Brandeis International Business School students team with Massachusetts startup that connects lenders, small farmers in Ghana
The vast majority of farmers in sub-Saharan Africa have no access to loans, and those who do are offered interest rates as high as 35 percent, according to the Massachusetts-based startup AgroFides.
As a result, millions of farmers in Africa are caught in a “poverty trap.” Meanwhile, the continent’s agricultural sector continues to draw interest from investors for its billions of dollars in unrealized economic potential.
So what can be done to level the financial playing field for Africa’s farmers?
AgroFides believes it has an answer. And thanks to Brandeis International Business School’s field projects program, more than a dozen students and recent graduates are helping the startup connect farmers in Ghana with financial lenders, transforming their cash-based operations into credit-based businesses.
The work of AgroFides is twofold. The company assists farmers by assessing their creditworthiness and providing resources to enhance their farming practices and increase yields. AgroFides also serves lenders and social impact investors by offering an interactive digital platform to “identify attractive farming operations based on their personal risk profiles,” according to the company’s website.
Key to the AgroFides platform is a lender dashboard built by students at the International Business School, including Ferrell Tanuwidjaja ’20, MA’21.
“I got to use my hard coding skills,” said Tanuwidjaja. “My priorities were data manipulation and visualization. This was interesting because I clearly got to use those skills, plus develop the added skills of building a dashboard from scratch. That is definitely something I want to have in my skill set.”
“It was difficult for us, but we rose to the challenge and came up with something I think they really appreciated,” said Tanuwidjaja.
International Business School students have partnered with AgroFides on three field projects since 2020, with two new projects in the works for the Fall 2021 semester. In addition to the dashboard, students have developed a predictive modeling system and performed market research and a competitive analysis for the startup.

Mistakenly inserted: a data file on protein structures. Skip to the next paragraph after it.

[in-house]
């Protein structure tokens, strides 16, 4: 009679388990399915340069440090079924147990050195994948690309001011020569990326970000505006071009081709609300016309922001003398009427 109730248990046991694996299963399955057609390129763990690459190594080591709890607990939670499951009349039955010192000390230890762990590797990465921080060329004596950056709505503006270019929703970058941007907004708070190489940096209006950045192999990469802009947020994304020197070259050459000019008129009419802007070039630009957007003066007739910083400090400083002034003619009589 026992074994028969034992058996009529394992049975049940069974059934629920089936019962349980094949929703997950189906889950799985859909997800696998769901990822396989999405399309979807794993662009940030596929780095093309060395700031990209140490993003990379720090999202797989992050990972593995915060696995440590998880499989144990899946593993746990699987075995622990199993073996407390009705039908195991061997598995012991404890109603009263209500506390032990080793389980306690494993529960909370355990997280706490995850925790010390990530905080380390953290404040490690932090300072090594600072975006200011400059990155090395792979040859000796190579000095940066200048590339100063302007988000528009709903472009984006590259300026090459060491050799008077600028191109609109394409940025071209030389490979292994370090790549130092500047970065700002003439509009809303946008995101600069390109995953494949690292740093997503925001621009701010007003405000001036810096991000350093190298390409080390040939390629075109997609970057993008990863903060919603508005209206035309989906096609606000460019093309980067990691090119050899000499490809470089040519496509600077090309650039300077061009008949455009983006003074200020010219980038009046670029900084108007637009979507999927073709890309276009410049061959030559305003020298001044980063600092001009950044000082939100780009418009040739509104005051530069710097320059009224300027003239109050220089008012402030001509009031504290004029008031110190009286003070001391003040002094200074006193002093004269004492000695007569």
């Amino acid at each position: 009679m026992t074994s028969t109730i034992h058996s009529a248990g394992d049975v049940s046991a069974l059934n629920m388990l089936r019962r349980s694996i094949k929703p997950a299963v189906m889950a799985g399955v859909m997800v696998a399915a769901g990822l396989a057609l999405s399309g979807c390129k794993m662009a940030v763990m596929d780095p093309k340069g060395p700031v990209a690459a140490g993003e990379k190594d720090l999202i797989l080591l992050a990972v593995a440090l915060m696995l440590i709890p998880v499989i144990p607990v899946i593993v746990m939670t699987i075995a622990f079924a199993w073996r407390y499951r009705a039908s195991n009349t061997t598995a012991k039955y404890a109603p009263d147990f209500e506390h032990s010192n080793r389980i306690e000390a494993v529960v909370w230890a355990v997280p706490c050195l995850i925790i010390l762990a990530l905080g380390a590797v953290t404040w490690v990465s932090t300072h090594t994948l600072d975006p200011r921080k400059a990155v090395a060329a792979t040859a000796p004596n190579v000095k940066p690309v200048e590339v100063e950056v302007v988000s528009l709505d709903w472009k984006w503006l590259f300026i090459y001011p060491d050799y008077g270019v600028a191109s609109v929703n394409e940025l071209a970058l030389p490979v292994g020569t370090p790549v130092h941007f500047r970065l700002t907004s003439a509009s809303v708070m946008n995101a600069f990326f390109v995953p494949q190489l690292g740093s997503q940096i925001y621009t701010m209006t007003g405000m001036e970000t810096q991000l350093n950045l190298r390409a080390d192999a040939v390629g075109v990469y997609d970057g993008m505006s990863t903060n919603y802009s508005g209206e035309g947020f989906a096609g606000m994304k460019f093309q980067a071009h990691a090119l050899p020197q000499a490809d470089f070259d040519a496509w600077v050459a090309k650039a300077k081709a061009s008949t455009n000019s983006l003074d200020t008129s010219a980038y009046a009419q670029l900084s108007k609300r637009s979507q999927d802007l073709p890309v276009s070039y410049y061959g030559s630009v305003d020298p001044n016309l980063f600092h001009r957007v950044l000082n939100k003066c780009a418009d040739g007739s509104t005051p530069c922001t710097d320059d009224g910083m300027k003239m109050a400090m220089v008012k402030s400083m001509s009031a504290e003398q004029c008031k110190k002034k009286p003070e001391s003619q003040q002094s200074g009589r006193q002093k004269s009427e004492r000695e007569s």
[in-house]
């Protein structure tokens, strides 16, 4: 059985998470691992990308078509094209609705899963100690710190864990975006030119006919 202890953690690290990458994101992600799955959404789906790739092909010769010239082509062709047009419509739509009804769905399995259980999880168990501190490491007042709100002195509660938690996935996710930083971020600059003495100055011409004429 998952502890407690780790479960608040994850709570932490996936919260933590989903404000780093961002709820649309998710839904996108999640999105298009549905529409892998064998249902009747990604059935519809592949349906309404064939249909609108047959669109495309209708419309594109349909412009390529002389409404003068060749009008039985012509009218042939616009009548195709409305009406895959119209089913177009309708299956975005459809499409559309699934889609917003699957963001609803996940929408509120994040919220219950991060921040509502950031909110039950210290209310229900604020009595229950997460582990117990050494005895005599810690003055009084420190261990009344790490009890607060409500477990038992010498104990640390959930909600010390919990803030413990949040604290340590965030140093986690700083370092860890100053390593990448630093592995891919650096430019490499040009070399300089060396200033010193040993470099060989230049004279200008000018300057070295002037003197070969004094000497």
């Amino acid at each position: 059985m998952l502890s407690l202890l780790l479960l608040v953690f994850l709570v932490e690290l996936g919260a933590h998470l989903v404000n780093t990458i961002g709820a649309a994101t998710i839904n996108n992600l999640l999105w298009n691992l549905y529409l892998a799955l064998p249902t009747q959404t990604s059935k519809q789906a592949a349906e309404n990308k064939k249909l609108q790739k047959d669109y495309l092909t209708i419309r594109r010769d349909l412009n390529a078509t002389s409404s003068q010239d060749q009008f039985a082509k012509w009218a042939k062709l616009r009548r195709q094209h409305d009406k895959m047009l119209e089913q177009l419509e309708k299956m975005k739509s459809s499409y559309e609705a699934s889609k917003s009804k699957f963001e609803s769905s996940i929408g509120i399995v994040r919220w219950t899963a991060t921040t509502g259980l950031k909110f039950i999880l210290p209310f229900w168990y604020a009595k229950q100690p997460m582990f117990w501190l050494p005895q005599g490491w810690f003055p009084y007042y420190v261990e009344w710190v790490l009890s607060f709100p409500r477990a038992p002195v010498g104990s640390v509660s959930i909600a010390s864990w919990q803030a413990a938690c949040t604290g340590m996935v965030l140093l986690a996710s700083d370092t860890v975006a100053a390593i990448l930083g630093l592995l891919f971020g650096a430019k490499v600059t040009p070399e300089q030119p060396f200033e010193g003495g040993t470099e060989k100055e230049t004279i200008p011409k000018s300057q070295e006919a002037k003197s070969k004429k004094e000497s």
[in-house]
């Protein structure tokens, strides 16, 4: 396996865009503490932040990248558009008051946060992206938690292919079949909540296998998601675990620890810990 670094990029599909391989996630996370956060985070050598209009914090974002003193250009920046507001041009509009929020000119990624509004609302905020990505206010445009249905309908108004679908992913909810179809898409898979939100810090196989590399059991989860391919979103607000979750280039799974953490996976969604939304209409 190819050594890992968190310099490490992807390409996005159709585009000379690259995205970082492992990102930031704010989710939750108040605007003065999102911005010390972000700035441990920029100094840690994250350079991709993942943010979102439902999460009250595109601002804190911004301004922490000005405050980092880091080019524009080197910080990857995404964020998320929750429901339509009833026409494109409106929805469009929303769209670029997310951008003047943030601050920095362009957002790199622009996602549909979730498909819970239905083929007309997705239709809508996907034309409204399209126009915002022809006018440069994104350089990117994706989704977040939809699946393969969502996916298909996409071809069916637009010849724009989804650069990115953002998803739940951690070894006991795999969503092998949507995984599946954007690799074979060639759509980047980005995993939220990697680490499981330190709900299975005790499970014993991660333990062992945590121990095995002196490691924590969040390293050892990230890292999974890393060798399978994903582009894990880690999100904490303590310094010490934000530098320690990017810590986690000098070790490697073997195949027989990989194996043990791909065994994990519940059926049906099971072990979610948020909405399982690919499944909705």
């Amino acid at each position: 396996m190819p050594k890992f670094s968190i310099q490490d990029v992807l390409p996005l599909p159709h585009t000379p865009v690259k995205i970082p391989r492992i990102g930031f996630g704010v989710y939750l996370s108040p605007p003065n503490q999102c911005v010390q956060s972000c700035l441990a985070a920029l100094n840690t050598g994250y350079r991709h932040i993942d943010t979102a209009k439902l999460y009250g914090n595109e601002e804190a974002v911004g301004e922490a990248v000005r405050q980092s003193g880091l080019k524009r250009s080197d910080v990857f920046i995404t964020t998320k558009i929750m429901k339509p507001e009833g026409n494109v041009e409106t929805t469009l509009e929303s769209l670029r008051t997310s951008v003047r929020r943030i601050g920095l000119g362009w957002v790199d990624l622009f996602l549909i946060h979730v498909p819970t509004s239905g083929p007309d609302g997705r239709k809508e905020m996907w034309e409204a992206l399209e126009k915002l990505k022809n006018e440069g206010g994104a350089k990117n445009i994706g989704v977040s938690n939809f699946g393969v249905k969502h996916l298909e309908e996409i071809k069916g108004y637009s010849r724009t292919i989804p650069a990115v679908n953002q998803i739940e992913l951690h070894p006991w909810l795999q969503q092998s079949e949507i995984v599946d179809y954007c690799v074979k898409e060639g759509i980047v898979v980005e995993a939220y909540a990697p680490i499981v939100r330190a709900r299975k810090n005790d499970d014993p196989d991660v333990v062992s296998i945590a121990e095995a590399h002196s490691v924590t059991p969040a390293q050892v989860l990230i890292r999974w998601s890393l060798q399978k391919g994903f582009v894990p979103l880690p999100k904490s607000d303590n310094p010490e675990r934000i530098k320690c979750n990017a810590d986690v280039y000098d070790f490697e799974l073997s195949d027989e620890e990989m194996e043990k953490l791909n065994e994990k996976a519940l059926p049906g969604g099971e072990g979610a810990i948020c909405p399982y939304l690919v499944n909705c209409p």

AgroFides co-founder and CEO Prince Boateng said the field projects have been instrumental in the company’s initial success.
“We provided access to our API and the data we had available,” said Boateng. “The students built everything from there. It’s pretty impressive.”
Tanuwidjaja credits his field project experience for helping him discover his passion for data. He eventually decided to concentrate in Data Analytics before graduating in May.
“I found that this is a really interesting field,” said Tanuwidjaja. “And I loved the machine learning tools.”
Tanuwidjaja said he looked at other graduate schools before deciding to complete the BA/MA program at Brandeis. While doing his research, he said he didn’t find anything like the International Business School’s field projects program.
“I really appreciate Brandeis for having these opportunities,” said Tanuwidjaja. “This is another project under my belt that helps build my resume and experience.”
This article by Douglas Moser orginally appeared on the Brandeis International Business School website on September 9, 2021.